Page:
Paddling in the Scenic Beaver Valley
After our visit to Flesherton we continued our explorations of Grey County and drove past the quaint hamlet of Eugenia Falls which is famous for its 30 metre high waterfalls that tumble over the brink of the Niagara Escarpment with cedar trees clinging on to the edge. Then we entered the Beaver Valley, a picturesque river valley that stretches from Eugenia Falls to the pretty town of Thornbury on Georgian Bay. Surrounded by the limestone rocks and cliffs of the Niagara Escarpment, the Beaver Valley offers some of the most dramatic sceneries in Southern Ontario. This valley is a year-round recreational playground that offers outstanding hiking and biking opportunities, with great scenic lookouts from Old Baldy, a big rock formation that rises 152 metres above the valley. Canoeing or kayaking on the tranquil Beaver River is also very popular. In the winter you can go cross-country skiing and snowshoeing and the Beaver Valley Ski Club even provides downhill skiing opportunities. In the fall, the bright yellows, oranges and reds of the turning leaves light up the valley and make this region one of the best destinations in Ontario for “leaf peepers” or fall foliage enthusiasts.
While driving through the Beaver Valley, we stopped in the small hamlet of Kimberley which is the entry point for the Beaver River Canoe Route. Big Baldy, a big rock formation and lookout point, looms overhead and provides magnificent panoramic vistas of the Beaver Valley. Kimberley was settled in the mid 1850s by Scottish immigrants and several saw mills and grist mills were built in the 1860s and 1870s. At some point there were even two hotels in this small village. Today, Kimberley is home to the Beaver Valley Orchard and Cidery which uses local heritage apples to produce cider and offers free tours of their cider production facility on Sundays. Housed in a historic mill building from about 1877, Grist Mill Winery is also located in Kimberley and offers occasional wine appreciation and food pairing events. We made a quick stop in Kimberley at a picturesque church that was built in 1886. Next to the white picket fence of the church perennial flowers were adding a burst of colour. Several bicycles overflowing with flowers have been positioned throughout Kimberley, making this little village a nice place to stop.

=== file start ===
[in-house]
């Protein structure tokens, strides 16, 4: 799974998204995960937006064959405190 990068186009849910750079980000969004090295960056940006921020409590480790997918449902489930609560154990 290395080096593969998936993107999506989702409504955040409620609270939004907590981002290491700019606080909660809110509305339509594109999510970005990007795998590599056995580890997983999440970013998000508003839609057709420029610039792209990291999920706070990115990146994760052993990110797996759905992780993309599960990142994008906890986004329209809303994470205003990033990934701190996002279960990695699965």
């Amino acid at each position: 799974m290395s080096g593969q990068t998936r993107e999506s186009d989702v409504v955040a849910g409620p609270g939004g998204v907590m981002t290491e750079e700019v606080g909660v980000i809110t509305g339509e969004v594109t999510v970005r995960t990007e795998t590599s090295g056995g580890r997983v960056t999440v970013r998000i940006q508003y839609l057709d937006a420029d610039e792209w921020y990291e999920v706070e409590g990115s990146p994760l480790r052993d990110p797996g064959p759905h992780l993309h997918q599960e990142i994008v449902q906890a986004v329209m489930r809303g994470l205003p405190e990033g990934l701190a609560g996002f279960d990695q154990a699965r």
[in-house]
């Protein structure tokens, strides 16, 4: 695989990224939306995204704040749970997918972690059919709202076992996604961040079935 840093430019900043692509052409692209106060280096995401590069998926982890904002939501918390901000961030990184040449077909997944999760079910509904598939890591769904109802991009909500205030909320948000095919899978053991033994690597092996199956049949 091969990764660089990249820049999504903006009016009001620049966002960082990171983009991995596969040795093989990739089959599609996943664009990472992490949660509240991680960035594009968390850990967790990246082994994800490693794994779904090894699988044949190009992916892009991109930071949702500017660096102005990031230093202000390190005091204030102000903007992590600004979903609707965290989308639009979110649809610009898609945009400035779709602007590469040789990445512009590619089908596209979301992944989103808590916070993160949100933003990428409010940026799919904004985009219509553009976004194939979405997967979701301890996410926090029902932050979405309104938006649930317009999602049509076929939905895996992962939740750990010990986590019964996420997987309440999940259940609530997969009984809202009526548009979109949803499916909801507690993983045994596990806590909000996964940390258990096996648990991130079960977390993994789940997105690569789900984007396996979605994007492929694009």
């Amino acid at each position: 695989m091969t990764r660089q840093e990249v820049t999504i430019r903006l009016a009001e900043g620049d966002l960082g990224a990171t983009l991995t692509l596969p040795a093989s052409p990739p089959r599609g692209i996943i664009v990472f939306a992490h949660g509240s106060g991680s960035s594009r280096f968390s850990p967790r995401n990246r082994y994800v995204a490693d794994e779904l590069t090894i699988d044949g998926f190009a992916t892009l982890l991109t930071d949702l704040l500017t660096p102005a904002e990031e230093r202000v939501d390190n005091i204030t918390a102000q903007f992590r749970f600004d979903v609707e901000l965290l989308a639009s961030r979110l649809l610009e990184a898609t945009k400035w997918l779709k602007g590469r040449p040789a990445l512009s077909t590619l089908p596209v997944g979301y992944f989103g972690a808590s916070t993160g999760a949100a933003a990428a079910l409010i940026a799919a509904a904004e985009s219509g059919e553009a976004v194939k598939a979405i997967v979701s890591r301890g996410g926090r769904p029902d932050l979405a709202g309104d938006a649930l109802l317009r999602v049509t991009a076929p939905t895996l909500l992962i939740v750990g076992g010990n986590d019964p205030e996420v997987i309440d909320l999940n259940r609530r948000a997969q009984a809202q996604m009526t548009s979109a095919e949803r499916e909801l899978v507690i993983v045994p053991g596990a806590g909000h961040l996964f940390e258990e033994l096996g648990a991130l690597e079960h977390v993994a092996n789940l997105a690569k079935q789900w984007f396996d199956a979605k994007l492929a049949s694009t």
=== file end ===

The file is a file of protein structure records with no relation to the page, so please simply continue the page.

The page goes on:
During our explorations of the Beaver Valley we stopped in the quaint hamlet of Heathcote to partake of one of the most popular activities in this valley: paddling on the Beaver River. We met Matt Code, who co-founded Free Spirit Tours together with his partner Jennie Elmslie. Together they have created an outdoor adventure company that has been offering hiking, canoeing, kayaking, rock climbing, caving and sea kayaking tours in Grey County since 1998. Customers include people of all age groups, corporate team building groups as well as children from age 7 to 16 who participate in the Outdoor Kids Camps during the summer. Matt also showed us the “Wild Edible Walk” in the Free Spirit Gardens, a non-profit charitable organization whose mission it is to increase the capacity of the local community to grow its own food to help establish a sustainable food system. Matt and his colleague Brian explained various wild plants to us that can actually be used as vegetables. And we got to see the Tree House, a one bedroom sleeping unit inside a tree house that overlooks the Beaver River. Up to 3 people can stay overnight here and will be supplied with bed sheets and pillows, a kettle and mugs as well as a composting toilet and a wash basin. The Tree House is one way of getting close to nature and experiencing a bit of rustic adventure.
To experience a bit of nature adventure myself I got into a canoe with Jesse, one of the young adventure guides at Free Spirit Tours. Jesse is an experienced outdoor adventure expert and graduated from a special outdoor recreational program at Georgian College. His enthusiasm for nature and outdoor adventure was truly contagious. While I was filming Jesse, he steadily and safely steered the canoe, paddling only on one side. He explained that the scenic Beaver River is a habitat for many local animals and water birds. The river meanders very gently towards Georgian Bay and makes a great outing, even for inexperienced paddlers. Free Spirit Tours provides shuttle transportation to the river, the kayaks or canoes, life jackets and optionally a guide. Paddling tours on the serene Beaver River range from 1 to 5 hours and offer a tranquil escape from urban life.
Our outing had made us hungry and after a brief rest back at the Guest House at Lake Eugenia we made the half hour drive through the Beaver Valley again to go for dinner in the waterfront town of Thornbury.